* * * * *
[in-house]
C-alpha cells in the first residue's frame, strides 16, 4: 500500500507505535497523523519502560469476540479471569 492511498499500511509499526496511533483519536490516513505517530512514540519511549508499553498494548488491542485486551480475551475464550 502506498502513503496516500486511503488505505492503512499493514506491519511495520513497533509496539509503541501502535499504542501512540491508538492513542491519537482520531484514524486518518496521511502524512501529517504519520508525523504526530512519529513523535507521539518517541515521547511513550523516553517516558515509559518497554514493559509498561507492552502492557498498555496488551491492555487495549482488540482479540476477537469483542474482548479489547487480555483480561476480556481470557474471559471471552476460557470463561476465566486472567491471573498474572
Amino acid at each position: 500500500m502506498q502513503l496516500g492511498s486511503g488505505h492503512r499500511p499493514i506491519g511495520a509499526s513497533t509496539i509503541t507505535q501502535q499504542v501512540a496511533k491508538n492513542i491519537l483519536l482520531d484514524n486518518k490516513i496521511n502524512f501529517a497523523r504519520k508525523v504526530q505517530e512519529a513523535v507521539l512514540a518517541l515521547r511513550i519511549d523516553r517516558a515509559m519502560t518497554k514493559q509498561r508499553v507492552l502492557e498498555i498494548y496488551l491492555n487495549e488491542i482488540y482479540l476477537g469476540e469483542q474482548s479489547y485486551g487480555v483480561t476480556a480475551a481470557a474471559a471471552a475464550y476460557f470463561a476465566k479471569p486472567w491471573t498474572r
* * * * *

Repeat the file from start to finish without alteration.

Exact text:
[in-house]
C-alpha cells in the first residue's frame, strides 16, 4: 500500500507505535497523523519502560469476540479471569 492511498499500511509499526496511533483519536490516513505517530512514540519511549508499553498494548488491542485486551480475551475464550 502506498502513503496516500486511503488505505492503512499493514506491519511495520513497533509496539509503541501502535499504542501512540491508538492513542491519537482520531484514524486518518496521511502524512501529517504519520508525523504526530512519529513523535507521539518517541515521547511513550523516553517516558515509559518497554514493559509498561507492552502492557498498555496488551491492555487495549482488540482479540476477537469483542474482548479489547487480555483480561476480556481470557474471559471471552476460557470463561476465566486472567491471573498474572
Amino acid at each position: 500500500m502506498q502513503l496516500g492511498s486511503g488505505h492503512r499500511p499493514i506491519g511495520a509499526s513497533t509496539i509503541t507505535q501502535q499504542v501512540a496511533k491508538n492513542i491519537l483519536l482520531d484514524n486518518k490516513i496521511n502524512f501529517a497523523r504519520k508525523v504526530q505517530e512519529a513523535v507521539l512514540a518517541l515521547r511513550i519511549d523516553r517516558a515509559m519502560t518497554k514493559q509498561r508499553v507492552l502492557e498498555i498494548y496488551l491492555n487495549e488491542i482488540y482479540l476477537g469476540e469483542q474482548s479489547y485486551g487480555v483480561t476480556a480475551a481470557a474471559a471471552a475464550y476460557f470463561a476465566k479471569p486472567w491471573t498474572r